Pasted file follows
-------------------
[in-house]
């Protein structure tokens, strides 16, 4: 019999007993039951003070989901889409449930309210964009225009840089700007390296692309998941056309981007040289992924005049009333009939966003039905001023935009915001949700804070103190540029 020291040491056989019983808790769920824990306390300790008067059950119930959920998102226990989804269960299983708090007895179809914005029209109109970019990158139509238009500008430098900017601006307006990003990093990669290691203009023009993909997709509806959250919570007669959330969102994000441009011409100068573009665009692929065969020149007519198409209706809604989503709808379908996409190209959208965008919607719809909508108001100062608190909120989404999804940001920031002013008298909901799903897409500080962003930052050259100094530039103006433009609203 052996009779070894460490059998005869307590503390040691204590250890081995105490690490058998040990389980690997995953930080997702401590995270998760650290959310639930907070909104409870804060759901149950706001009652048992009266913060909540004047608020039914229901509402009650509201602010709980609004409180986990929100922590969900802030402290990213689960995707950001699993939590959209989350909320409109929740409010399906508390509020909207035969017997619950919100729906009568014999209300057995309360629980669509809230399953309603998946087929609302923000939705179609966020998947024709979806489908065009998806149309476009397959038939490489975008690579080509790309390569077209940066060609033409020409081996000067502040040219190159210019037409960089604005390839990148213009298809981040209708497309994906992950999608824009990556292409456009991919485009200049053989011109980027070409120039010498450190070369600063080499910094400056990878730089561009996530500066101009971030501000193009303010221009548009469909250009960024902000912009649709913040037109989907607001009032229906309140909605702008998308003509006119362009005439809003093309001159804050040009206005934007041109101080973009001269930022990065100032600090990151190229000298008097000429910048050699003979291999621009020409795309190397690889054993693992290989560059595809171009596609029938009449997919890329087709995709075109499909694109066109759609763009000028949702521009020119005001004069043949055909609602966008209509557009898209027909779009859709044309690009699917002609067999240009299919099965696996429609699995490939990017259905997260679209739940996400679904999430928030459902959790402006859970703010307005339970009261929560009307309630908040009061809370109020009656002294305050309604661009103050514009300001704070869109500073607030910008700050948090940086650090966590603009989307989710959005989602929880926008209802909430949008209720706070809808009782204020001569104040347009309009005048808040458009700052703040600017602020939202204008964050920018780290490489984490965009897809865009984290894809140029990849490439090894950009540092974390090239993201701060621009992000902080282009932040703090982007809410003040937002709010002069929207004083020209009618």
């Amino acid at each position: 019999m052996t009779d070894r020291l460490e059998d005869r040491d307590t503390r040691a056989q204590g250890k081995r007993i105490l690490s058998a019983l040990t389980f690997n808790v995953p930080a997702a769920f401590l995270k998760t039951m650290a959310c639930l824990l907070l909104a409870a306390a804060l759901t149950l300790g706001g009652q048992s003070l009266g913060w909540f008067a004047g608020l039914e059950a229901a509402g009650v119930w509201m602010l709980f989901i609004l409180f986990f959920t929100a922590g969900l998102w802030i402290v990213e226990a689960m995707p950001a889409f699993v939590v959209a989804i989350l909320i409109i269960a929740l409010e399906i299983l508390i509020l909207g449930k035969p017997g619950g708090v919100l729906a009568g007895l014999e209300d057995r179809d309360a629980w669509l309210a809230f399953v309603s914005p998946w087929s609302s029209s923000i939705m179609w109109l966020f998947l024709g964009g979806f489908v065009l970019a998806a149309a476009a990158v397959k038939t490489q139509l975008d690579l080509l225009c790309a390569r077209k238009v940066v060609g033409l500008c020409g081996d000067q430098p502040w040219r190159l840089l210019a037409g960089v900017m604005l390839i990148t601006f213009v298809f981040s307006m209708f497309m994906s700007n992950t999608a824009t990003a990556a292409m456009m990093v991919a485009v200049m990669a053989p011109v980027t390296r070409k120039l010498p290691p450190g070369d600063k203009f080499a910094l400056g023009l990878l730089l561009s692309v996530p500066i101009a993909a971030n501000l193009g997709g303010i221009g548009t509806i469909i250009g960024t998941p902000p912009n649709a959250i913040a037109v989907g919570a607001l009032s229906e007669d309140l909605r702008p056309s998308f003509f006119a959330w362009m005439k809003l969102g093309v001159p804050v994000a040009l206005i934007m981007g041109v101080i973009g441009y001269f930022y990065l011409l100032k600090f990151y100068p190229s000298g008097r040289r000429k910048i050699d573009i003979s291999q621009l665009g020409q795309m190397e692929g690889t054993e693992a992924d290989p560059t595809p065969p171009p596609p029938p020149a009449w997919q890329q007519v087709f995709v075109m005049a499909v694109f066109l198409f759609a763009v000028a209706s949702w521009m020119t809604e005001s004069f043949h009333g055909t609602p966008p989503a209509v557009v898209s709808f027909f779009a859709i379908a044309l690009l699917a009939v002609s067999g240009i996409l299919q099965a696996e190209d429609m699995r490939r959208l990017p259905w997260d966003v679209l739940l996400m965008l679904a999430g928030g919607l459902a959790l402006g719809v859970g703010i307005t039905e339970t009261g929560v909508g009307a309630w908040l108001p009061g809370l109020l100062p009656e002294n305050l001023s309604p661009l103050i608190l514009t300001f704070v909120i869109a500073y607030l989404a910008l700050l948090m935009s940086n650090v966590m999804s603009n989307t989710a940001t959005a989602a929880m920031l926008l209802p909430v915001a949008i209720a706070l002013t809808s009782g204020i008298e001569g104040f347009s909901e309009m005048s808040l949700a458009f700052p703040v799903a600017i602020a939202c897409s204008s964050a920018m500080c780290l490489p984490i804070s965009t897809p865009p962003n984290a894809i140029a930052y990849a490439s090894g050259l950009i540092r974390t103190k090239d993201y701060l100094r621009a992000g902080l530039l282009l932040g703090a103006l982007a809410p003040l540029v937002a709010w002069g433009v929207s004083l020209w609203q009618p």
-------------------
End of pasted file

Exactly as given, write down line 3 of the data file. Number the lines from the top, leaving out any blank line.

């Amino acid at each position: 019999m052996t009779d070894r020291l460490e059998d005869r040491d307590t503390r040691a056989q204590g250890k081995r007993i105490l690490s058998a019983l040990t389980f690997n808790v995953p930080a997702a769920f401590l995270k998760t039951m650290a959310c639930l824990l907070l909104a409870a306390a804060l759901t149950l300790g706001g009652q048992s003070l009266g913060w909540f008067a004047g608020l039914e059950a229901a509402g009650v119930w509201m602010l709980f989901i609004l409180f986990f959920t929100a922590g969900l998102w802030i402290v990213e226990a689960m995707p950001a889409f699993v939590v959209a989804i989350l909320i409109i269960a929740l409010e399906i299983l508390i509020l909207g449930k035969p017997g619950g708090v919100l729906a009568g007895l014999e209300d057995r179809d309360a629980w669509l309210a809230f399953v309603s914005p998946w087929s609302s029209s923000i939705m179609w109109l966020f998947l024709g964009g979806f489908v065009l970019a998806a149309a476009a990158v397959k038939t490489q139509l975008d690579l080509l225009c790309a390569r077209k238009v940066v060609g033409l500008c020409g081996d000067q430098p502040w040219r190159l840089l210019a037409g960089v900017m604005l390839i990148t601006f213009v298809f981040s307006m209708f497309m994906s700007n992950t999608a824009t990003a990556a292409m456009m990093v991919a485009v200049m990669a053989p011109v980027t390296r070409k120039l010498p290691p450190g070369d600063k203009f080499a910094l400056g023009l990878l730089l561009s692309v996530p500066i101009a993909a971030n501000l193009g997709g303010i221009g548009t509806i469909i250009g960024t998941p902000p912009n649709a959250i913040a037109v989907g919570a607001l009032s229906e007669d309140l909605r702008p056309s998308f003509f006119a959330w362009m005439k809003l969102g093309v001159p804050v994000a040009l206005i934007m981007g041109v101080i973009g441009y001269f930022y990065l011409l100032k600090f990151y100068p190229s000298g008097r040289r000429k910048i050699d573009i003979s291999q621009l665009g020409q795309m190397e692929g690889t054993e693992a992924d290989p560059t595809p065969p171009p596609p029938p020149a009449w997919q890329q007519v087709f995709v075109m005049a499909v694109f066109l198409f759609a763009v000028a209706s949702w521009m020119t809604e005001s004069f043949h009333g055909t609602p966008p989503a209509v557009v898209s709808f027909f779009a859709i379908a044309l690009l699917a009939v002609s067999g240009i996409l299919q099965a696996e190209d429609m699995r490939r959208l990017p259905w997260d966003v679209l739940l996400m965008l679904a999430g928030g919607l459902a959790l402006g719809v859970g703010i307005t039905e339970t009261g929560v909508g009307a309630w908040l108001p009061g809370l109020l100062p009656e002294n305050l001023s309604p661009l103050i608190l514009t300001f704070v909120i869109a500073y607030l989404a910008l700050l948090m935009s940086n650090v966590m999804s603009n989307t989710a940001t959005a989602a929880m920031l926008l209802p909430v915001a949008i209720a706070l002013t809808s009782g204020i008298e001569g104040f347009s909901e309009m005048s808040l949700a458009f700052p703040v799903a600017i602020a939202c897409s204008s964050a920018m500080c780290l490489p984490i804070s965009t897809p865009p962003n984290a894809i140029a930052y990849a490439s090894g050259l950009i540092r974390t103190k090239d993201y701060l100094r621009a992000g902080l530039l282009l932040g703090a103006l982007a809410p003040l540029v937002a709010w002069g433009v929207s004083l020209w609203q009618p």